Structs and Classes

A struct is a class in which all data is public. To access its members, we use the dot notation.

	struct DATE
	        int month, day, year;
	} ;

        // Declaration
	DATE firstDay;

        // Accessing
	firstDay.month = 1;
	cout <<;
	if (firstDay.year == 1999)
Technically, a class is a user defined data type. It is desirable that these types behave, as much as possible, like built-in types.

Classes in C++ have two types of members: data and methods. The very simplest classes may not require any methods at all and might be better expressed as a struct.

Class Declarations
A class header contains the declarations of all data members and the prototypes of all methods. Members may be tagged as either public or private. Public members of a class are accessible to all outside modules. Private members are accessible only to other members of the class.

A well constructed class will have certain features:

These are considered necessary for any well-defined class. The class should also have some methods (functions and operations on the object).

A class may include one or more constructor functions. A class constructor is invoked whenever an instance of that class is declared. If a class contains multiple constructors, then the constructor used is determined by the number and type of parameters provided. Constructors always have the same name as the class that contains them and never have a return type.

A class may also contain a single destructor. The destructor is invoked when the scope of an object is over. This occurs when the function where the object was declared ends. A destructor has the same name as the class that contains it, prefaced with a tilde (~).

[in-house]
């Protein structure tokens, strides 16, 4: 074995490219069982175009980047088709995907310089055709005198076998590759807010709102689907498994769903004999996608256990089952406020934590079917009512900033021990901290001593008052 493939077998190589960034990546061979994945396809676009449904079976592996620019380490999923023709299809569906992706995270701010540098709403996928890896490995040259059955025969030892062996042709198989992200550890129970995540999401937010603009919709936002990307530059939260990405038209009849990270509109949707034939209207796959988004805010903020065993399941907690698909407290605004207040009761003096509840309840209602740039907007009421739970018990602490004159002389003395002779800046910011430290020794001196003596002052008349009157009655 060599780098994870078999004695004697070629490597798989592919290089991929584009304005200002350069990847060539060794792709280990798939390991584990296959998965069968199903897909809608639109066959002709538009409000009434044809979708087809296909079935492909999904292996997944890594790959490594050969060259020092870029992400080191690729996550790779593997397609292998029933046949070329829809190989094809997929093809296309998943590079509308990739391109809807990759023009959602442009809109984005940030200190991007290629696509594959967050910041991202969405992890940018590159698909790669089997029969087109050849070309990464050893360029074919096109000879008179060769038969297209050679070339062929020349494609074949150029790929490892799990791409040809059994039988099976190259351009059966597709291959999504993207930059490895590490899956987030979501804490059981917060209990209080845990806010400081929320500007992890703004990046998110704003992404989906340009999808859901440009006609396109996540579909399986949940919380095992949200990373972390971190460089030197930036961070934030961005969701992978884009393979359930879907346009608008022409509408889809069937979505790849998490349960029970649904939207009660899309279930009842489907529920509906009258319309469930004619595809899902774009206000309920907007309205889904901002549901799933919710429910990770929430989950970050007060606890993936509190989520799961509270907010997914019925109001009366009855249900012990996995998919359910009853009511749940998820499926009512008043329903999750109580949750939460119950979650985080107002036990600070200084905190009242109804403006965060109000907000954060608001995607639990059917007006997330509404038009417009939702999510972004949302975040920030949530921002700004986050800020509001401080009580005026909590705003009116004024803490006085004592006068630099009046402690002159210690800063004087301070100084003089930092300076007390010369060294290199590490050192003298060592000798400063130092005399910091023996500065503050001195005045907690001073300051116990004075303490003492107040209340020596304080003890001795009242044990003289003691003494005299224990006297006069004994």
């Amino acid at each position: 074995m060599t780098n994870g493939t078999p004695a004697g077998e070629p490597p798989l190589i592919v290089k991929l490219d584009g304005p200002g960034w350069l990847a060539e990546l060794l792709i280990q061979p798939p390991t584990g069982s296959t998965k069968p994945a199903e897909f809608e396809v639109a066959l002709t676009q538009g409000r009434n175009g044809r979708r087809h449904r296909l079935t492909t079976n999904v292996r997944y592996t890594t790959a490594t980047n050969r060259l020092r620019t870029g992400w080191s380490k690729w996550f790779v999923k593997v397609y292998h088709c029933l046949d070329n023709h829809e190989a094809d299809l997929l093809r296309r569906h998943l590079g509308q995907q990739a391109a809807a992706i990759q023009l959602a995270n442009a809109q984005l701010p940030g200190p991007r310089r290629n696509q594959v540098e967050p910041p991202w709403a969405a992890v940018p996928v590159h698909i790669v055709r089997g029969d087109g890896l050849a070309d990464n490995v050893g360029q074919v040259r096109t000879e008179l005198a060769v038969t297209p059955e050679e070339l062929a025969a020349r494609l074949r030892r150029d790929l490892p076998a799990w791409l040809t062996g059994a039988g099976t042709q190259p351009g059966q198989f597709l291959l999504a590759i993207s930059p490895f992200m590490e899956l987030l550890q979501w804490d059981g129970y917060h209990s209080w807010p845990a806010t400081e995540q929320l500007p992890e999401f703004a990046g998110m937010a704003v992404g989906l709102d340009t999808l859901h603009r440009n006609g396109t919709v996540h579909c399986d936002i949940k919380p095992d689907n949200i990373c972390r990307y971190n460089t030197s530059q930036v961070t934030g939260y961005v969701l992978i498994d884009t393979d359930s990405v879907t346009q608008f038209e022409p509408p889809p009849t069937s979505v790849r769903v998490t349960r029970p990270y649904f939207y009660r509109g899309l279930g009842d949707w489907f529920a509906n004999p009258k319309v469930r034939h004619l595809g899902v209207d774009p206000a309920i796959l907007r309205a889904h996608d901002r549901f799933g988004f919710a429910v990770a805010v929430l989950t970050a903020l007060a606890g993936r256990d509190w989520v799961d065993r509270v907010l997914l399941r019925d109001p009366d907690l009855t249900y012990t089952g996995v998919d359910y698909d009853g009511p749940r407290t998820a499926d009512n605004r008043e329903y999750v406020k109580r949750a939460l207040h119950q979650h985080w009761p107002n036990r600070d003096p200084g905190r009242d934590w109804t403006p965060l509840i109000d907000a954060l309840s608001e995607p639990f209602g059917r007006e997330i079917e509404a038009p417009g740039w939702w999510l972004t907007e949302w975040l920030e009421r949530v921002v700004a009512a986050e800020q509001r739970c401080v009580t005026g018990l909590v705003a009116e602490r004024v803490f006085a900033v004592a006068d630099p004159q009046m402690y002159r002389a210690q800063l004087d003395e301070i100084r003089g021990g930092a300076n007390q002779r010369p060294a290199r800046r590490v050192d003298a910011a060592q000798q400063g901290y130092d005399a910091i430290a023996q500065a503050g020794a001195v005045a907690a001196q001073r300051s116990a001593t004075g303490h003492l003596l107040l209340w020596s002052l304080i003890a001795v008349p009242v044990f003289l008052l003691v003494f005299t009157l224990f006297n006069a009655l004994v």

C++ allows the programmer to define what should happen when a user-defined object is used in conjunction with a built-in operator (e.g., + or %). Thus, for example, the + operator can be overloaded so that it can be used to add fractions, even though fraction addition is not built into the language. An overloaded operator is defined much like a function.

Refer to the code below for questions 1 - 4.

	struct CHAPTER
	     apstring title;
	     int nPages;
	     int firstPageNo;
	struct BOOK
	     apstring title;
	     int numChapters;
	     int nPages;
	} ;
	BOOK book;
  1. Draw a diagram, showing what a BOOK object looks like.

  2. Write the expression for the number of chapters in book.

  3. Write an expression for the title of the third chapter in book.

  4. Write the expressions for the number of pages and the first page number in the last chapter in book.

  5. Write a function below the following header that prints the table of contents (the title and first page number of each chapter in the book).

	void TOC (const BOOK &book)

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